France’s presidential candidate Marine Le Pen has told a far-right conference “2016 was the year the Anglo Saxon world woke up”.
The Front National leader was among anti-immigration and populist parties who gathered at a conference dubbed the “European counter-summit” in Koblenz in Germany.
Parties including the Alternative for Germany (AfD), Dutch Freedom Party and Italy’s Northern League outlined their plans for a “patriotic spring” in Europe.
They were joined by former Ukip MEP Janice Atkinson, who is now an independent member of the European Parliament after being expelled from the party over an expenses claim made by a member of her staff.
Ms Le Pen told cheering crowds: “2016 was the year the Anglo-Saxon world woke up. 2017, I am sure, the people of continental Europe will wake up.
“It's no longer a question of if, but when.”
The Front National leader, whose father was convicted over racial hatred, xenophobia and anti-Semitism, denounced the EU as “a force of sterilisation” and attacked German Chancellor Angela Merkel – whose name was booed loudly – for her refugee policy.
Crowds chanted the Nazi era term “Lügenpresse”, which means “lying press” and was named Germany’s “non-word” of 2015, after several major news outlets were banned from attending that year’s far-right conference.
Despite the occasional anger, the general mood was celebratory after a year that saw Brexit, the election of Donald Trump and election surges for previously fringe parties.
“Yesterday, a new America. Today – hello Koblenz – a new Europe!” said Geert Wilders, the leader of the anti-Islam Dutch Freedom Party.
“The people of the West are awakening. They are throwing off the yoke of political correctness.
Brexit racism and the fightback
Brexit racism and the fightback
Floral tributes and a photograph of Arek Jozwik are seen on a bench at the shopping centre where he was killed, in Harlow, Essex
Demonstrators protest against an increase in post-ref racism at London's March for Europe in July 2016
These cards were found near a school in Huntingdon, Cambridgeshire, the day after the EU referendum
Romford, Essex, June 25
A worker at this Romanian food shop was asleep upstairs at the time of this arson attack in Norwich on July 8, but escaped unharmed. Hundreds later participated in a ‘love bombing’ rally outside the shop to express their opposition to racism and their support of the shop owners.
This neo-Nazi sticker was spotted in Glasgow on June 26
Courtesy of Eoin Palmer
But after news emerged of neo-Nazi stickers appearing in Glasgow, some in the city struck back with slogans of their own.
Courtesy of Eoin Palmer
More signs began to appear in some parts of the UK, created by people who wanted to show their opposition to post-referendum racism
Courtesy of Bernadette Russell
“This year will be the year of the people ... the year of liberation, the year of the patriotic spring.”
His party could win the largest percentage of votes in the Netherlands parliamentary election in March, while Ms Le Pen is now considered a serious contender in the French presidential election.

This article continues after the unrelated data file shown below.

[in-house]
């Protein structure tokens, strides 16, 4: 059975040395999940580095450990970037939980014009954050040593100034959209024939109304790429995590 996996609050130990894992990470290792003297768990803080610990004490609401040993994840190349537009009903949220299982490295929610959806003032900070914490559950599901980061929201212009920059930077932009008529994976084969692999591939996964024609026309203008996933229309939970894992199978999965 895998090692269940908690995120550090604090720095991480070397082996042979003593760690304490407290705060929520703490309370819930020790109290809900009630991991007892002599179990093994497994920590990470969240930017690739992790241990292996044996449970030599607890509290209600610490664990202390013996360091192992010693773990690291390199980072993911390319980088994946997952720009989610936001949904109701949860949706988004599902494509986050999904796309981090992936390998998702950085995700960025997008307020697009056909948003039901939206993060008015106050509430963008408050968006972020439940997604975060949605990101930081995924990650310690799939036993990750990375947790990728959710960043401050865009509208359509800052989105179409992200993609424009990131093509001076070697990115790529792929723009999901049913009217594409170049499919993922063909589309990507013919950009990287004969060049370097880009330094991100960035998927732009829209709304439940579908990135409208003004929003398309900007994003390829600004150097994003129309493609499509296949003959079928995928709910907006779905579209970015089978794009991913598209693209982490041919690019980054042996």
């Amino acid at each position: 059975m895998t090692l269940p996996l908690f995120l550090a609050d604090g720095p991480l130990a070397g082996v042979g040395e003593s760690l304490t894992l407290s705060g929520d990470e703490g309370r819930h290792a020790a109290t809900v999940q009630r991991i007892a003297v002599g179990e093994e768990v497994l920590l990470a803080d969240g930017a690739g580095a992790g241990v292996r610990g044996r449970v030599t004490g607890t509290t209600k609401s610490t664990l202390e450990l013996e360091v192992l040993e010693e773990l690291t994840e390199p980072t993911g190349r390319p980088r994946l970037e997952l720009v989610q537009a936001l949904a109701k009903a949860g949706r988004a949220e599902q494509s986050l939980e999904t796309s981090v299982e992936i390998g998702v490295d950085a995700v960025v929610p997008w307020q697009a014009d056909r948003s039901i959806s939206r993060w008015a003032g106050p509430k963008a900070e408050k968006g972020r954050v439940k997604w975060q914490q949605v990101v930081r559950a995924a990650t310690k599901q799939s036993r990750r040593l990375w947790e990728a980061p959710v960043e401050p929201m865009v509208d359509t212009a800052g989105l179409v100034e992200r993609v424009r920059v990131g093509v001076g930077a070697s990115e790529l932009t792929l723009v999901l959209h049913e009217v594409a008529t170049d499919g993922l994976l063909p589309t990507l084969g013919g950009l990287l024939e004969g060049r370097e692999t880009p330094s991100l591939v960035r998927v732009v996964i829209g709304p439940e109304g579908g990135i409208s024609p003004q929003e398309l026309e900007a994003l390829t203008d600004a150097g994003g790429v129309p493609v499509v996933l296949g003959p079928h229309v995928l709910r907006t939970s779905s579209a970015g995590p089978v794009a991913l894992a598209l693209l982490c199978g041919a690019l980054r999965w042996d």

Ms Merkel is battling to prevent her party losing seats to the anti-immigration AfD in September, when Frauke Petry’s increasingly radical Eurosceptic party expects to enter the Bundestag for the first time.
The meeting of the Europe of Nations and Freedom group in the European Parliament also featured Matteo Salvini of Italy’s Northern League and Harald Vilimsky, the general secretary of Austria’s Freedom Party, which last year narrowly failed to win the country’s presidency.
“We are experiencing the end of one world and the birth of another,” Ms Le Pen said. “We are experiencing the return of nation-states.”
She claimed the first “real blow to the old order” was June’s vote for Britain to leave the European Union, followed closely by Mr Trump’s shock election victory.
The new President, already close to Ms Le Pen’s ally in the European Parliament, Nigel Farage, “will not support a system of oppression” in Europe, she said.
Marcus Pretzell, one of the AfD’s MEPs and Ms Petry’s husband, denied accreditation to German public broadcasters and several other news outlets because he did not like how they reported on its party.
He opened the congress by lamenting the current state of the EU, the Schengen zone and the Euro, as well as claiming that “we have a problem with political Islam”.
Left-wing protesters staged a sit-in outside the hall shouting slogans including “no border, no nation, stop deportation”.
Not far away, demonstrators from the global Avaaz activist group placed statues of Adolf Hitler, Benito Mussolini and Josef Stalin, among others, in front of a landmark statue of German Kaiser Wilhelm.
Activist Pascal Vollenweider said the statues of the dictators were meant to send a “strong message” to the nationalist politicians meeting that “global citizens are rejecting their old dangerous ideas”.
“They are not fascists in jackboots, it’s a different type of fascism, of course, but if you look at the ideas ... it’s very dangerous, and we have to face it: these guys are carrying old, dangerous fascist ideas,” he added.
This item has been amended to make clear that the expenses claim over which Ms Atkinson was expelled from Ukip, was made by a member of her staff, not her. The only person charged over the incident was Christine Hewitt, the aide in question. We are glad to clarify matters. 24/1/17